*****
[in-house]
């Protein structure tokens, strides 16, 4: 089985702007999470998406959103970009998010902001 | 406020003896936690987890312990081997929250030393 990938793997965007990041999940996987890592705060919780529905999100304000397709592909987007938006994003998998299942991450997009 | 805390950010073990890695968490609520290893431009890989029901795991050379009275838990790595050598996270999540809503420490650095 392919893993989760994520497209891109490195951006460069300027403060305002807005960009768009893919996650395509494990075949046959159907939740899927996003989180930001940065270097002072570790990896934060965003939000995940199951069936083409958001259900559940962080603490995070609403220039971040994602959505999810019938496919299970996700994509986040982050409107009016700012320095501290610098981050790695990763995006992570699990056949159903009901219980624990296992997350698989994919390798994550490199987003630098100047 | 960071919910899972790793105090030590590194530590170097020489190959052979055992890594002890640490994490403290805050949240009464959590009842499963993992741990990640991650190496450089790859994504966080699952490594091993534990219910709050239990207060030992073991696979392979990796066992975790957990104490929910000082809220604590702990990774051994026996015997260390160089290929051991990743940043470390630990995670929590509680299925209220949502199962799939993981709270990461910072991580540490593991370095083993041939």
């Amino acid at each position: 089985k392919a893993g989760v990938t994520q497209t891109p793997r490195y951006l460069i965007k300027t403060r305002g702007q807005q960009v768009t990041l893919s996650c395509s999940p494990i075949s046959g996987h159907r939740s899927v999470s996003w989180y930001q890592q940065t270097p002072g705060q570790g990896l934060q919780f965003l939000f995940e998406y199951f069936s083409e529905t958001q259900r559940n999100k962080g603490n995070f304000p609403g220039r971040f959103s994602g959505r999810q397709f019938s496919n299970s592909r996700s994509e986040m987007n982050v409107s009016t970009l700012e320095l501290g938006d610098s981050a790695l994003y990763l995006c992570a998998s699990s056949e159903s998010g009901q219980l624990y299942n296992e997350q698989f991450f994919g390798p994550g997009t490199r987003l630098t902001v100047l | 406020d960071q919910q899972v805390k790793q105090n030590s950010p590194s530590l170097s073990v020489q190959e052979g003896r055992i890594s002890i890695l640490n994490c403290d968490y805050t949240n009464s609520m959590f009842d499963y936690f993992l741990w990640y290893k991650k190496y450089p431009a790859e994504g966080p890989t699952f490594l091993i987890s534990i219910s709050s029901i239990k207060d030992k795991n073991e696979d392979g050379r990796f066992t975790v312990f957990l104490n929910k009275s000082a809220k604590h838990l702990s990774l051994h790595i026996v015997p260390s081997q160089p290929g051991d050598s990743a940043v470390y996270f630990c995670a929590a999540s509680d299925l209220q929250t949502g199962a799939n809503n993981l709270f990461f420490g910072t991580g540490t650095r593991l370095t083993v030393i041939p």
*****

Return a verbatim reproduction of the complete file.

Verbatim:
[in-house]
């Protein structure tokens, strides 16, 4: 089985702007999470998406959103970009998010902001 | 406020003896936690987890312990081997929250030393 990938793997965007990041999940996987890592705060919780529905999100304000397709592909987007938006994003998998299942991450997009 | 805390950010073990890695968490609520290893431009890989029901795991050379009275838990790595050598996270999540809503420490650095 392919893993989760994520497209891109490195951006460069300027403060305002807005960009768009893919996650395509494990075949046959159907939740899927996003989180930001940065270097002072570790990896934060965003939000995940199951069936083409958001259900559940962080603490995070609403220039971040994602959505999810019938496919299970996700994509986040982050409107009016700012320095501290610098981050790695990763995006992570699990056949159903009901219980624990296992997350698989994919390798994550490199987003630098100047 | 960071919910899972790793105090030590590194530590170097020489190959052979055992890594002890640490994490403290805050949240009464959590009842499963993992741990990640991650190496450089790859994504966080699952490594091993534990219910709050239990207060030992073991696979392979990796066992975790957990104490929910000082809220604590702990990774051994026996015997260390160089290929051991990743940043470390630990995670929590509680299925209220949502199962799939993981709270990461910072991580540490593991370095083993041939």
């Amino acid at each position: 089985k392919a893993g989760v990938t994520q497209t891109p793997r490195y951006l460069i965007k300027t403060r305002g702007q807005q960009v768009t990041l893919s996650c395509s999940p494990i075949s046959g996987h159907r939740s899927v999470s996003w989180y930001q890592q940065t270097p002072g705060q570790g990896l934060q919780f965003l939000f995940e998406y199951f069936s083409e529905t958001q259900r559940n999100k962080g603490n995070f304000p609403g220039r971040f959103s994602g959505r999810q397709f019938s496919n299970s592909r996700s994509e986040m987007n982050v409107s009016t970009l700012e320095l501290g938006d610098s981050a790695l994003y990763l995006c992570a998998s699990s056949e159903s998010g009901q219980l624990y299942n296992e997350q698989f991450f994919g390798p994550g997009t490199r987003l630098t902001v100047l | 406020d960071q919910q899972v805390k790793q105090n030590s950010p590194s530590l170097s073990v020489q190959e052979g003896r055992i890594s002890i890695l640490n994490c403290d968490y805050t949240n009464s609520m959590f009842d499963y936690f993992l741990w990640y290893k991650k190496y450089p431009a790859e994504g966080p890989t699952f490594l091993i987890s534990i219910s709050s029901i239990k207060d030992k795991n073991e696979d392979g050379r990796f066992t975790v312990f957990l104490n929910k009275s000082a809220k604590h838990l702990s990774l051994h790595i026996v015997p260390s081997q160089p290929g051991d050598s990743a940043v470390y996270f630990c995670a929590a999540s509680d299925l209220q929250t949502g199962a799939n809503n993981l709270f990461f420490g910072t991580g540490t650095r593991l370095t083993v030393i041939p």